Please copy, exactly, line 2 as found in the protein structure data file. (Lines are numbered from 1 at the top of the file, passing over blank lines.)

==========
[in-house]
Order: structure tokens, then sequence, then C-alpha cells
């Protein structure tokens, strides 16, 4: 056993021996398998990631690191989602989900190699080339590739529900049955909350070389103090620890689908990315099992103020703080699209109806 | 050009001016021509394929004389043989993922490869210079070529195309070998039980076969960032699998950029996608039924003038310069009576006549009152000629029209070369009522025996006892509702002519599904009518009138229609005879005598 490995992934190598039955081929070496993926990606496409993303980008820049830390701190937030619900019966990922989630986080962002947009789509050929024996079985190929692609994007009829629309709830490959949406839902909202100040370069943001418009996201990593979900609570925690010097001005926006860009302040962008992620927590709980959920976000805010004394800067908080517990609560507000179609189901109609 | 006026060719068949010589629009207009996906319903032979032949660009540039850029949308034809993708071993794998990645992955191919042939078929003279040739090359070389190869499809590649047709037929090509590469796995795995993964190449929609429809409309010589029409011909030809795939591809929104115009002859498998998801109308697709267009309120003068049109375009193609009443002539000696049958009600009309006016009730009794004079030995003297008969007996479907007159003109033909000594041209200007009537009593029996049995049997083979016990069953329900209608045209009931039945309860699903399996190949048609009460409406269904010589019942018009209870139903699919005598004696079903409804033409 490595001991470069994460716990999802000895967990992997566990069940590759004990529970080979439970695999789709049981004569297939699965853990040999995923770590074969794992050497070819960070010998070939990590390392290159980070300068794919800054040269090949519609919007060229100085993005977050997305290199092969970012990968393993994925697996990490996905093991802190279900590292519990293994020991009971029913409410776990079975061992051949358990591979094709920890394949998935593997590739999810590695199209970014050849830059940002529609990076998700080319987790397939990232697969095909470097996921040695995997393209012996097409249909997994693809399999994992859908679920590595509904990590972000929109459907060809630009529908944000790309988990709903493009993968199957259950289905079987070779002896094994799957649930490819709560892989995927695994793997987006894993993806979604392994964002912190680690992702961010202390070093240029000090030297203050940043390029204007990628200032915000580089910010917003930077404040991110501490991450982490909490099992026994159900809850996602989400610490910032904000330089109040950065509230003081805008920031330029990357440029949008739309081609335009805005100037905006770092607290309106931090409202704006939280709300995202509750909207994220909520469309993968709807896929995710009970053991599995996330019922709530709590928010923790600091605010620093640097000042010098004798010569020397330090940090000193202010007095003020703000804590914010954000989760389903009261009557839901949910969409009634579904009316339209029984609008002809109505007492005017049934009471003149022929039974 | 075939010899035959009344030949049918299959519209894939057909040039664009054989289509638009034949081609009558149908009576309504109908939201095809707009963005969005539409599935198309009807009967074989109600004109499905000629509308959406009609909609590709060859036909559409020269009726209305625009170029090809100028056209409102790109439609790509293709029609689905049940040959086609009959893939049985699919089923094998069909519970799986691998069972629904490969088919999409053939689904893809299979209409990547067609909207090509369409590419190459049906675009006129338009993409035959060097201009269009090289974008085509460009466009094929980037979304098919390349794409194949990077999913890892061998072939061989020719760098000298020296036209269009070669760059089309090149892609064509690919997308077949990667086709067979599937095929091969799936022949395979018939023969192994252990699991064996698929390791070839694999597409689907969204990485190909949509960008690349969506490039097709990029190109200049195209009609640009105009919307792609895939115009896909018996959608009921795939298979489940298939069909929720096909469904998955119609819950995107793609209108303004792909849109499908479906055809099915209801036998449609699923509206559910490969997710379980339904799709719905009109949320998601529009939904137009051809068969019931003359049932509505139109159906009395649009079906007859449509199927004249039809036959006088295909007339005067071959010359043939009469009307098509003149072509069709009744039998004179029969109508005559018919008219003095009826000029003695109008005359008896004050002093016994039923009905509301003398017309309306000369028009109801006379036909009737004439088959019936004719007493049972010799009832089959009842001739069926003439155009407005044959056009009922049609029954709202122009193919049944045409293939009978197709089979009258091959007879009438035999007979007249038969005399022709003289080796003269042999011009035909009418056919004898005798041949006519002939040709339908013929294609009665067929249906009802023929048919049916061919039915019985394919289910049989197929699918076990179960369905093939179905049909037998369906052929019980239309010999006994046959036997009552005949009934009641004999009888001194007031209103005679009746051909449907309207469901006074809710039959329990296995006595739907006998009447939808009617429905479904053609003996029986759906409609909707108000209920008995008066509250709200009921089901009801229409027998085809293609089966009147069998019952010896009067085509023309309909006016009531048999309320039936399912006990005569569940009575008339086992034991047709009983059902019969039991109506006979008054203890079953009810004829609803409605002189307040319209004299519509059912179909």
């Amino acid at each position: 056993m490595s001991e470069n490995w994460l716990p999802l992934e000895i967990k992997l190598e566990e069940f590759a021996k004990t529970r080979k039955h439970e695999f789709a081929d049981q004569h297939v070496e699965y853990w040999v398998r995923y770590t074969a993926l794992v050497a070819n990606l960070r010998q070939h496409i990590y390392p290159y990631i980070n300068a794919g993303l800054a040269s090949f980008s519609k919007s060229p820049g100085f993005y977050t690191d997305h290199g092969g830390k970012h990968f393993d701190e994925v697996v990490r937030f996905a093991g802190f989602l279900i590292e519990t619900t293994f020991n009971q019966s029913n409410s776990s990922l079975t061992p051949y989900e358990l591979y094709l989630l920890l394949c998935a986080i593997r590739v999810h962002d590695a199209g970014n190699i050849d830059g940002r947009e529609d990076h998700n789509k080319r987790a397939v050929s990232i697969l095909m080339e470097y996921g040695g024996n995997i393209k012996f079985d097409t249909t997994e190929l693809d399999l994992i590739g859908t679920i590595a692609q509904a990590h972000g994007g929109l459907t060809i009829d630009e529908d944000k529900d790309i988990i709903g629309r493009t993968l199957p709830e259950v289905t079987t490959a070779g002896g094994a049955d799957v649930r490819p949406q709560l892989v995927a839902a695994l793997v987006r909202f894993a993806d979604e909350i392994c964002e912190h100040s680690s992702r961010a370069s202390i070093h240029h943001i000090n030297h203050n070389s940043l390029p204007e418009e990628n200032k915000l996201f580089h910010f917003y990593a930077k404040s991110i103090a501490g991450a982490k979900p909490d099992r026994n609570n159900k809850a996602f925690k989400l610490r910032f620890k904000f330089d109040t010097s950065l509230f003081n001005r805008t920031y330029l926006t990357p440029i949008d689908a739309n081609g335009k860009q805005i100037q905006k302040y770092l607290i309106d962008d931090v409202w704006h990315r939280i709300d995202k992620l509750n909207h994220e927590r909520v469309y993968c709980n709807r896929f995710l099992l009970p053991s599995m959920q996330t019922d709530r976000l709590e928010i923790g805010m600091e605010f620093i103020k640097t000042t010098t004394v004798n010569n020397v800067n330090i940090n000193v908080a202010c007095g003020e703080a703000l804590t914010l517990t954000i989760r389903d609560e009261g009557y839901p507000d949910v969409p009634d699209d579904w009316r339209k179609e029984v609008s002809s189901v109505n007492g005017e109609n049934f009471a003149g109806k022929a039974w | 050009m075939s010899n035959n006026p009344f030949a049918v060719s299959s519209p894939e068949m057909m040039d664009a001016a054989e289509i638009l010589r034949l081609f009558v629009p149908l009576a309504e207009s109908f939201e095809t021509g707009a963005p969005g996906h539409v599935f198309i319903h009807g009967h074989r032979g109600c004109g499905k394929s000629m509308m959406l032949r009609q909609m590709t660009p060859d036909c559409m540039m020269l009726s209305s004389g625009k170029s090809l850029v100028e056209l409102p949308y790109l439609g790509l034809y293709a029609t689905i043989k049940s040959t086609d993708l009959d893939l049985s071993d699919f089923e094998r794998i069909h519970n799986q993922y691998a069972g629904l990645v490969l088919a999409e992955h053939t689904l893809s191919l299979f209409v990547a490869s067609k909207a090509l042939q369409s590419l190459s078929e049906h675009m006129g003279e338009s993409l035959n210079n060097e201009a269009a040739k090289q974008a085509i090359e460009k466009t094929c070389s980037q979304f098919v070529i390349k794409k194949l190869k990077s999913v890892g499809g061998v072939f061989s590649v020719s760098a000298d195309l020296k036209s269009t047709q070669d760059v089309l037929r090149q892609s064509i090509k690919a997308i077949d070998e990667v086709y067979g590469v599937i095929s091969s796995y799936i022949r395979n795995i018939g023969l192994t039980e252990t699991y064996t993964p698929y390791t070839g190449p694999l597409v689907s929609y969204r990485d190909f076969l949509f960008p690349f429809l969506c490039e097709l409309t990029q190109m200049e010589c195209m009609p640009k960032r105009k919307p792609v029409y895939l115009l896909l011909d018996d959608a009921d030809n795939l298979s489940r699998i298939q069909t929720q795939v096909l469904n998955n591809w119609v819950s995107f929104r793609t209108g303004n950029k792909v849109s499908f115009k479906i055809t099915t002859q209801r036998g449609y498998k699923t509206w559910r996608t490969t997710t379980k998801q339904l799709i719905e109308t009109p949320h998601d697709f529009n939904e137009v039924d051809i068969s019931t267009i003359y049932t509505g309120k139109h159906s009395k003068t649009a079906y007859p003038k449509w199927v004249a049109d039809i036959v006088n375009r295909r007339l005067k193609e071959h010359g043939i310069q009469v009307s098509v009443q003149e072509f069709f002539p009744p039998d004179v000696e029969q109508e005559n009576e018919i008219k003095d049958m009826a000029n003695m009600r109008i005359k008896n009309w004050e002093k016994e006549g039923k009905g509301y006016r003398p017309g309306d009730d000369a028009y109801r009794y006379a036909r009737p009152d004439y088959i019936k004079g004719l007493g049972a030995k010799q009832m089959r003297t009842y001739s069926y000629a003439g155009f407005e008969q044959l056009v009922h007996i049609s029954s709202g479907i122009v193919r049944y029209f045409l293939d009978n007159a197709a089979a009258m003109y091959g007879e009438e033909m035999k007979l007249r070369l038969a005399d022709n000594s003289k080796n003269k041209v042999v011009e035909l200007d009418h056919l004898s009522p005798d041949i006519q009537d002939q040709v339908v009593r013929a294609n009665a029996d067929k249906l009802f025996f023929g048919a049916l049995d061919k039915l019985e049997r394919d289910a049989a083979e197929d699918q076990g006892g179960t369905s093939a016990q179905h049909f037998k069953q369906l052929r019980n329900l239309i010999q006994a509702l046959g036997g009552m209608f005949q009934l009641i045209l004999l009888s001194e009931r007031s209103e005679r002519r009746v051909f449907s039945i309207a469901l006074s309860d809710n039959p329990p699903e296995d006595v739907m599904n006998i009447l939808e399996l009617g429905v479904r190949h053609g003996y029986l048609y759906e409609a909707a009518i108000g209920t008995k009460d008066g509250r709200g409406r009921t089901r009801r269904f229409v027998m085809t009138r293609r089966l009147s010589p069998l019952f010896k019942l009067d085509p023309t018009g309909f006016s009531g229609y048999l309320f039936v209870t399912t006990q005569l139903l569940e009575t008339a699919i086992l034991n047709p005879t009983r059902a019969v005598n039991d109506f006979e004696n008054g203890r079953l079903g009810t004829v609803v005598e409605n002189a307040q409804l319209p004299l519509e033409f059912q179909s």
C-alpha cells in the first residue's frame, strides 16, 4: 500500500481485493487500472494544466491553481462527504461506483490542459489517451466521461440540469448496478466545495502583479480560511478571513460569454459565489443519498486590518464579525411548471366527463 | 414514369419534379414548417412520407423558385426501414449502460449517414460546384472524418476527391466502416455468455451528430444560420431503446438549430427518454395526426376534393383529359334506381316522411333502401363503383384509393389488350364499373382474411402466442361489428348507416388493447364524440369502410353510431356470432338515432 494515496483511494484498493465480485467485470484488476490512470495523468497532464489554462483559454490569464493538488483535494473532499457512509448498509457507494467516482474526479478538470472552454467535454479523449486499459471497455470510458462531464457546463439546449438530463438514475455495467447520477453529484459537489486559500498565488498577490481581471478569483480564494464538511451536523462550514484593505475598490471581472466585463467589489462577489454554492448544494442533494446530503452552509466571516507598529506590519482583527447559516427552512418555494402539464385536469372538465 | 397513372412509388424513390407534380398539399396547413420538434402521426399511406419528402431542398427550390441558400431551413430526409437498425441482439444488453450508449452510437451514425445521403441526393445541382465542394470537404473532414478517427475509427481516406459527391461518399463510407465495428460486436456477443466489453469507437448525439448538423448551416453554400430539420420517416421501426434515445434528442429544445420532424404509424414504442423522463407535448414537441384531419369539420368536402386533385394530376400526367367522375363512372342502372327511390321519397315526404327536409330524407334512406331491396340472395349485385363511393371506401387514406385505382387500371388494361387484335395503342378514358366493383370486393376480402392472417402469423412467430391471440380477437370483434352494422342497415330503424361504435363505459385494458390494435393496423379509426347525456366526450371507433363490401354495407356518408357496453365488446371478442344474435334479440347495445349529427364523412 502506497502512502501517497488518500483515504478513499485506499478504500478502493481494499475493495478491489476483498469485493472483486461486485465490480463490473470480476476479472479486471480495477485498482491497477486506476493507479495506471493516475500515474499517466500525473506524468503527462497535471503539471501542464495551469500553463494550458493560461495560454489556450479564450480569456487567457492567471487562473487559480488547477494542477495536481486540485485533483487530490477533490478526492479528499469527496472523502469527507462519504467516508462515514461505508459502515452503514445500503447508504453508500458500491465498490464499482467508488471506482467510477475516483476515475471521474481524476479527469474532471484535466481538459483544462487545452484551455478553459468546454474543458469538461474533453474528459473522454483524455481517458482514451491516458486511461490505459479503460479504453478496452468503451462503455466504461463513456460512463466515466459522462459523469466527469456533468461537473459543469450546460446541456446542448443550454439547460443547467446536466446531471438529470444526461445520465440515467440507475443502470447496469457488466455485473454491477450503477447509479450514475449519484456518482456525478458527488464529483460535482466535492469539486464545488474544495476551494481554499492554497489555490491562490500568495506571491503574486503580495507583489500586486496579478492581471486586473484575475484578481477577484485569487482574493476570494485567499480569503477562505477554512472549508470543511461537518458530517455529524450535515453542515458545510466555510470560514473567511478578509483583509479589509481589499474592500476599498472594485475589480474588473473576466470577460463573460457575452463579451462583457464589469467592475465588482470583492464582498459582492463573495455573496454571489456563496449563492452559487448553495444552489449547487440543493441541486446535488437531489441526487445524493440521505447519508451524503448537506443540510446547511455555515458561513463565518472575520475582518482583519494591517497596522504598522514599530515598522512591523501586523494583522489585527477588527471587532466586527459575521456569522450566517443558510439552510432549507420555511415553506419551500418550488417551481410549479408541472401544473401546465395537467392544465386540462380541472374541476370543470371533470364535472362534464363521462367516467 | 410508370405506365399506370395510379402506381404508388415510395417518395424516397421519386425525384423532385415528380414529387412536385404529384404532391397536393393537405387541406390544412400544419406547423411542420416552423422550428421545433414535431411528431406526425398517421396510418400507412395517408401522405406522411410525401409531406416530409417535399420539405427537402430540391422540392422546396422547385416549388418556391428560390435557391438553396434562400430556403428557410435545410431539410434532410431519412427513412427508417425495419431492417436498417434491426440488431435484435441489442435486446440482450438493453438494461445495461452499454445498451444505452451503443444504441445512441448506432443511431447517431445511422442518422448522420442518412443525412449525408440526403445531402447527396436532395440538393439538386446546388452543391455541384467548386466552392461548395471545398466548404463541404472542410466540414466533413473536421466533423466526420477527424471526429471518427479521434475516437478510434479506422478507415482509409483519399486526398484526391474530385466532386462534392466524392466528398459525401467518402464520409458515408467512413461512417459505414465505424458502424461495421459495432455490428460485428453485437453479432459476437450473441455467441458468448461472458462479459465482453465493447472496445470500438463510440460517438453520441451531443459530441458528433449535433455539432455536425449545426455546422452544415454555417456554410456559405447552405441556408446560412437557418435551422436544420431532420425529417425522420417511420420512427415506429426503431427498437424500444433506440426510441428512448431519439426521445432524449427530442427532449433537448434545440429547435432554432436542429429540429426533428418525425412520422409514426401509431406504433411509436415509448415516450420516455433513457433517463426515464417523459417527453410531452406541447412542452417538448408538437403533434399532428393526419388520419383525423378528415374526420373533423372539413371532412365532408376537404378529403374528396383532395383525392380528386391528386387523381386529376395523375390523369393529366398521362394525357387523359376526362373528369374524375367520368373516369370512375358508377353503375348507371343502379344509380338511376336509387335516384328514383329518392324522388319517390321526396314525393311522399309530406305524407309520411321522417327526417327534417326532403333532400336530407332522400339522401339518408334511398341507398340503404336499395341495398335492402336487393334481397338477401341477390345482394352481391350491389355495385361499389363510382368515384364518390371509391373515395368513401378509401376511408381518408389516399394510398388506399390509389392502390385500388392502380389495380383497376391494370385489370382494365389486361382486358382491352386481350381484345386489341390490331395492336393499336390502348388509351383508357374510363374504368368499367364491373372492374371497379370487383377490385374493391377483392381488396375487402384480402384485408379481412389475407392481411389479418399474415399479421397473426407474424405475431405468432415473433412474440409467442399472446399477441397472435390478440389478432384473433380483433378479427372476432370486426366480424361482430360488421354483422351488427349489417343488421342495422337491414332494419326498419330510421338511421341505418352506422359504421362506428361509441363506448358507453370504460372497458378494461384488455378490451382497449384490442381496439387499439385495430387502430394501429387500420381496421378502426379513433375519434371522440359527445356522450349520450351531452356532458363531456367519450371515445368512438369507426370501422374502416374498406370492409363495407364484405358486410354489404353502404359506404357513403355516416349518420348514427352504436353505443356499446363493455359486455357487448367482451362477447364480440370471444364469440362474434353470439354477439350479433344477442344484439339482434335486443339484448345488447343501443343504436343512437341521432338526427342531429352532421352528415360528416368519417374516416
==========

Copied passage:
Order: structure tokens, then sequence, then C-alpha cells